A third deprivation was exercise. For a famously fit rugby professional, this was tough too.
“But we had no food, you see, so no energy, so you didn’t even feel like training. We’d spend our days just lazing around, trying to conserve energy for something worthwhile – like fishing or chopping wood. When you have limited energy you have to use it extremely carefully.
“Moira (one of his team members) fainted at one of the challenges, when we had to winch people in from the ocean. She fainted twice – which shows how tough it really was.”
After 18 days on the island, Krige was “emotionally drained, from lack of sleep, lack of food, and the constant barrage of backstabbing, cheating and conniving… it weighs you down”.
Krige and Fish spent the remaining 10 days on a neighbouring island, before returning home.
How had the experience compared with his toughest times as a Bok?
“With Survivor, the thing that’s different is that you don’t have the basics – your bed, food, basic things that human beings need.
“Then there’s the individual nature of the competition. I’ve led teams my whole life. In every team everyone’s got a similar goal – they want to be successful or win a trophy. You just have to channel that energy into a win.
“But with Survivor, even when we were in our two teams, you had individuals with their own ideas, prepared to backstab each other to get there. It was very different to what I’m used to. Having said that, I had amazing tribe members and I have remained friends with most of them.”
At the time of our interview, the votes had been counted, but neither Krige nor any of the contestants had any idea who had won.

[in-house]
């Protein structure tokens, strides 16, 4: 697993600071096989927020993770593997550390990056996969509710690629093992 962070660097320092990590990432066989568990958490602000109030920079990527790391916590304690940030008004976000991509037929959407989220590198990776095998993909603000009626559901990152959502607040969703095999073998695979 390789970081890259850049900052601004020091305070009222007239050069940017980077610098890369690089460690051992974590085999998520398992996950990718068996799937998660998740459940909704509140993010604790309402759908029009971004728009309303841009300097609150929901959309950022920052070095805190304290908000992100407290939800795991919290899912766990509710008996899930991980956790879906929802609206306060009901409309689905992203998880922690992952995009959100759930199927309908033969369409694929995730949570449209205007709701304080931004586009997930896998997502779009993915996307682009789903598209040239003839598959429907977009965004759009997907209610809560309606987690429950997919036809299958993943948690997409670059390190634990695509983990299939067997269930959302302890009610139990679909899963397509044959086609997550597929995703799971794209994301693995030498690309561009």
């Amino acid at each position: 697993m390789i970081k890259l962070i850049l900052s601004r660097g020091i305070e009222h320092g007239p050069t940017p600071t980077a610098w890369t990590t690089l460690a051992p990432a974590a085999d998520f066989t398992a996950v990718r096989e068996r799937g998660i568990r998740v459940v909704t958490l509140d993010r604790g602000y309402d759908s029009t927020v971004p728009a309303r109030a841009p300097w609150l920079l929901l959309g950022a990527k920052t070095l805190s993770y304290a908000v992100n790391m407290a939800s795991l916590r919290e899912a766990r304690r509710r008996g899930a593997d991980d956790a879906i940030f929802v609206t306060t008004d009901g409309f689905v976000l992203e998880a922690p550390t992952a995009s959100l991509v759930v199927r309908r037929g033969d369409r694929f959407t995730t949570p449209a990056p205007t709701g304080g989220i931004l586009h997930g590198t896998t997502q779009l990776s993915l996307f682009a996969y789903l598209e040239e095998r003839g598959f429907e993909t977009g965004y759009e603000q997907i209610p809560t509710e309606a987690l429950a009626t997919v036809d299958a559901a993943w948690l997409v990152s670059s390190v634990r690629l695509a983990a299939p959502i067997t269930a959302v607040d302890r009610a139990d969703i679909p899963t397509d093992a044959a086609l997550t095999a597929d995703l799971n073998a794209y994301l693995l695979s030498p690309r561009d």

FACING THE JURY
Cape Town has a 66.6 percent chance of winning this season’s Survivor SA – and will know in 48 hours.
The M-Net show reaches its finale on Sunday evening, when Sivu, Buhle and Graham face the jury at their final tribal council.
The votes were cast while the Survivors were on the Malaysian island in October, and will be made public during a live broadcast from Joburg.
Of the trio of possible “Ultimate Survivors” who will win R1 million, two are Capetonians.
• Graham Jenneker, 29, is a financial manager from Green Point, and is described as “a charming, ambitious all-rounder and analytical thinker who is as comfortable behind books as he is on the sports field”.
“Newly promoted at a major bank, Graham has two degrees and is studying towards a third,” his biography reads.
“All moms would love to have him as a son-in-law, but he’s taken – by his girlfriend of 10 years.”
• Second from the Mother City is Sivu Xabanisa, 24, a third-year astrophysics student at UCT. Born in Khayelitsha, he’s the show’s “nerd”, believing that education is the key to everything.
• The third finalist is Buhle Madlala, 35, an events organiser from Northcliff, Joburg, who has a social sciences degree from the University of KwaZulu-Natal.
- Cape Argus